St. Secundus was a military officer of Imperial Rome. He was a citizen of the town of Asti, in the Piedmont region of Italy. He was a patrician, meaning either that he belonged to a branch of one of the ancient citizen families of Rome itself, or that his family had attained a high position through service to the Empire. He encountered persecution for the Faith when he dared to bury the body of the martyred St. Marcianus of Tortona. St. Marcianus was the first bishop of Peidmont, and is said to have been a disciple of St. Barnabas (the companion of the Apostle Paul). After performing that work of mercy, St. Secundus fled to Asti, but he was arrested and after cruel tortures, beheaded. His martyrdom took place at Asti in the year of Our Lord 119, under the reign of the Emperor Hadrain. The Roman Martyrology gives the date as March 29th.
St. Secundus is the principal patron of the city of Asti, Italy where his relics lie in the cathedral. Due to the fact that his day of death falls within Lent his feast day is typically celebrated on the first Tuesday of May. In Asti there is a separate feast on June 1st for the translation of the relics of St. Secundus.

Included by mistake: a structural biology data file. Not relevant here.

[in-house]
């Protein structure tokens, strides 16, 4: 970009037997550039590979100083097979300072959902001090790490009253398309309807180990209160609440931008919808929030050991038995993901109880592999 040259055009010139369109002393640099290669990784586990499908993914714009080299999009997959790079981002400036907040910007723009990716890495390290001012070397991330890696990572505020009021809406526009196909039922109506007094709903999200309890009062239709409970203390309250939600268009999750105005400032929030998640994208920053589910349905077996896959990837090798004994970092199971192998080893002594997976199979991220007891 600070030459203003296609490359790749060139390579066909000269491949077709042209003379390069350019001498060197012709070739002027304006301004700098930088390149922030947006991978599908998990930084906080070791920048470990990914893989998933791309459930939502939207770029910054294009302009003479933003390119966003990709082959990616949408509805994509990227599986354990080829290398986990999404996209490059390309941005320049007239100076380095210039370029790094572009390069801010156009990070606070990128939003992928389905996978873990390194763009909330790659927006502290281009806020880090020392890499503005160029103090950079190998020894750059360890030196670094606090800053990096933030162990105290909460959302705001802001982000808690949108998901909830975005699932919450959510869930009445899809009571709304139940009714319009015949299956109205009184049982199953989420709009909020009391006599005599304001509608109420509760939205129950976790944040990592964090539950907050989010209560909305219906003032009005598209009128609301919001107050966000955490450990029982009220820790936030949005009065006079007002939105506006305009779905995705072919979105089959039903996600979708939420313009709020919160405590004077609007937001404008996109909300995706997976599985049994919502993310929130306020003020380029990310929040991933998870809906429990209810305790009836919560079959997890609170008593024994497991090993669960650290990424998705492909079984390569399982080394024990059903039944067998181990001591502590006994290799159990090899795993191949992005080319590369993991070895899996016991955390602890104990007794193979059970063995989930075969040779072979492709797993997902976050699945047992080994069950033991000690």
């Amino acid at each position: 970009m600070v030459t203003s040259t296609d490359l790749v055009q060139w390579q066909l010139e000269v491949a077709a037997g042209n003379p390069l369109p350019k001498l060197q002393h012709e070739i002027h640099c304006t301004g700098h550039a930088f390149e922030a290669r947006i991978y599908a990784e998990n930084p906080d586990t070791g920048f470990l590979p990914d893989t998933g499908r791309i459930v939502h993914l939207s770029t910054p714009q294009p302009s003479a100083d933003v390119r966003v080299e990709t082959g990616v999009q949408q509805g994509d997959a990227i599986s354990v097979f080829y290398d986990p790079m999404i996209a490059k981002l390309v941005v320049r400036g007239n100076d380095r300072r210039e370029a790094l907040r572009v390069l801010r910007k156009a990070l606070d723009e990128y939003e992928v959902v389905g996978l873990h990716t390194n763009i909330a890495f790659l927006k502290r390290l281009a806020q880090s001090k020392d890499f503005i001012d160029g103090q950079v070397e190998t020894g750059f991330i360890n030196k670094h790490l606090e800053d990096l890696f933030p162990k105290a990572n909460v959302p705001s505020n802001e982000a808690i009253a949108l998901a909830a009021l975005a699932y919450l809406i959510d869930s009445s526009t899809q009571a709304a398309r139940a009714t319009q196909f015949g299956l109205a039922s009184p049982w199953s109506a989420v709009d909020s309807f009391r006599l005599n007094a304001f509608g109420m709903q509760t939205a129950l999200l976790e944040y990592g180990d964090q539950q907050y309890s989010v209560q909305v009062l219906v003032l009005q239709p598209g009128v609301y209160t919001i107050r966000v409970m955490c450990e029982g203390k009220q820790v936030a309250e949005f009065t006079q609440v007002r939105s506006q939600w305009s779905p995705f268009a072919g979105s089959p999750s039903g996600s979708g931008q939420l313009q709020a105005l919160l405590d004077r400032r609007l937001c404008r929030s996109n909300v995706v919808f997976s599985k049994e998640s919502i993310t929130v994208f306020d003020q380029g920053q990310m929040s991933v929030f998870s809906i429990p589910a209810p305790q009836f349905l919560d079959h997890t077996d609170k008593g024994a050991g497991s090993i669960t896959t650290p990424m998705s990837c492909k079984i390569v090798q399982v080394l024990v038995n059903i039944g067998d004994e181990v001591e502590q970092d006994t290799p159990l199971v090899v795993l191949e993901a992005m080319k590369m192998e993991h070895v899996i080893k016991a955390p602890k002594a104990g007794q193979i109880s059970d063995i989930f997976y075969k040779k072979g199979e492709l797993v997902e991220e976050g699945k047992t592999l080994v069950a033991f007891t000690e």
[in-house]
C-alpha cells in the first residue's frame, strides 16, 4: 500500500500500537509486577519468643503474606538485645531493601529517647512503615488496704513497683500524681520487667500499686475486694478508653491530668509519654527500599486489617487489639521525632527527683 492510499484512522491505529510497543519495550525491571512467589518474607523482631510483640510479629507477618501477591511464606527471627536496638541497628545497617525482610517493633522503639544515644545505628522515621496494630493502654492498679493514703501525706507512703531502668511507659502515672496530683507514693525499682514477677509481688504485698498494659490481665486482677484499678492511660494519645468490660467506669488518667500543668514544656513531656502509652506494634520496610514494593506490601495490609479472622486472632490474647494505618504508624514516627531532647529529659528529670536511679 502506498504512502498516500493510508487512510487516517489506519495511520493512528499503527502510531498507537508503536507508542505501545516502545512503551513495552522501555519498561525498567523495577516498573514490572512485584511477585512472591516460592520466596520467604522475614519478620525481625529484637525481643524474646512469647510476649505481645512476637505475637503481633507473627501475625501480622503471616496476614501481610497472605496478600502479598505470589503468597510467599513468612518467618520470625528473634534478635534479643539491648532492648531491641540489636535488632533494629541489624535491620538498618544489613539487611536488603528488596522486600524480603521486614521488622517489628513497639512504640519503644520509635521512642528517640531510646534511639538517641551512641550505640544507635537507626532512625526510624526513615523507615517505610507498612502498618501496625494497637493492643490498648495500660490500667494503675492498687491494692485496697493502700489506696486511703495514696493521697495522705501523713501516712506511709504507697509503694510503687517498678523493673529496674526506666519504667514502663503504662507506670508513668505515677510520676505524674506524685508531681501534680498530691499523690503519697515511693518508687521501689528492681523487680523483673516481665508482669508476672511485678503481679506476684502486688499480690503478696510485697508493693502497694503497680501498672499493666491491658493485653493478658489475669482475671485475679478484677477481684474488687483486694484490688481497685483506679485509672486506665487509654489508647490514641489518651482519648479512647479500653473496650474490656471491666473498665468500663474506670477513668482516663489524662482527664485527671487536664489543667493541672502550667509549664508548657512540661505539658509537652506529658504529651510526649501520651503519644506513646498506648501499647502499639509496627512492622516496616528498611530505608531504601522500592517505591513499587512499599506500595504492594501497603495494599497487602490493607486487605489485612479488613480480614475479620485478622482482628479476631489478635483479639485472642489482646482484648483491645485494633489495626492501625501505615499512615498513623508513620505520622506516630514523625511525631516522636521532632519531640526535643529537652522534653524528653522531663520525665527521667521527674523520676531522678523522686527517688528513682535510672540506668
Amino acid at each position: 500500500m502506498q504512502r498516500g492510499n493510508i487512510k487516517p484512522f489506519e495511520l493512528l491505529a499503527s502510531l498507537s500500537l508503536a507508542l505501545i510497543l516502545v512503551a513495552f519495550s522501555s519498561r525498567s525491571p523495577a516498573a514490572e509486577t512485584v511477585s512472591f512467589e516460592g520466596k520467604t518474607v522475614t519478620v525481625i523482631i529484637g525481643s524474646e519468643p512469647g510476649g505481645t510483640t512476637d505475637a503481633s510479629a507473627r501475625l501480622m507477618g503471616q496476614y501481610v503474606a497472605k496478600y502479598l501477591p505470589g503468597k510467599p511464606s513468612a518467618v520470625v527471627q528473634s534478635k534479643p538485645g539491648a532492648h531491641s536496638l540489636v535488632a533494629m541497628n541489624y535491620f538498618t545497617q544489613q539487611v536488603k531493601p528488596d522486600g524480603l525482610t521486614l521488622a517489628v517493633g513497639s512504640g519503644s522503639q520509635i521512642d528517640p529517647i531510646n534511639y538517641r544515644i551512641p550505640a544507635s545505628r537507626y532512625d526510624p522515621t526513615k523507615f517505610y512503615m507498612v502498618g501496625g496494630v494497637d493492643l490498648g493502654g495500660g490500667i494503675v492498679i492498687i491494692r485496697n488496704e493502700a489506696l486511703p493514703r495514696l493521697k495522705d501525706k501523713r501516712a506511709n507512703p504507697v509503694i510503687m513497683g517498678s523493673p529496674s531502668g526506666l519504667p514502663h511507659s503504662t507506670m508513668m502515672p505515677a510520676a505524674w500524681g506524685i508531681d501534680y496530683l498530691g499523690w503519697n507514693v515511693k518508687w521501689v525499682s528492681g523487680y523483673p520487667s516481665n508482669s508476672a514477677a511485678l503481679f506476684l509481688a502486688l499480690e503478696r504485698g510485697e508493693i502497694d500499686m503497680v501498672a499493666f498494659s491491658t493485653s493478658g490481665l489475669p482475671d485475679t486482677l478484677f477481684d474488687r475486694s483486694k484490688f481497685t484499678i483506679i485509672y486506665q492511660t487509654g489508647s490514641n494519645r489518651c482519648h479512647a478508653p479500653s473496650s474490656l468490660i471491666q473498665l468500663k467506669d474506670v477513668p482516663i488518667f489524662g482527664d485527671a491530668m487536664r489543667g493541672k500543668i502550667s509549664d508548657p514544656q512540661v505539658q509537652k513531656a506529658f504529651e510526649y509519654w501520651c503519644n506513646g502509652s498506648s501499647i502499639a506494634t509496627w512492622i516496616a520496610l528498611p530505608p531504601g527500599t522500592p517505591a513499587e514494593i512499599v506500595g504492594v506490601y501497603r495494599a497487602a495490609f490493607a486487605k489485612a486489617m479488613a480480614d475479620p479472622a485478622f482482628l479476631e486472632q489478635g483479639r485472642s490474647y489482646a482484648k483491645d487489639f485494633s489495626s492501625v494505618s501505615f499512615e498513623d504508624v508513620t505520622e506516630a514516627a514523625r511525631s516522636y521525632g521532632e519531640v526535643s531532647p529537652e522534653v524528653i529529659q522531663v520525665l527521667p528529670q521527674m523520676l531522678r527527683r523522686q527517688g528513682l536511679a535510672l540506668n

The east window of San Secondo d'Asti Church shows the saint in Roman military garb, including an officer's cloak. St. Secundus holds in one arm some miniature buildings representing the city of Asti. An angel presents him with the crown and palm of martyrdom.
Inside the Church
The focal point of the church is the tabernacle, where the Eucharistic Lord is present (body, blood, soul, and divinity). Here “Emmanuel” “(God is with us”) dwells (“pitches His tent”—John 1:14) among us. The tabernacle of the ancient Hebrews was indeed a tent, as a tabernacle veil indicating the divine presence may emphatically remind us. Recognizing His continual presence, the Church offers her Lord the homage of a continually burning sanctuary lamp.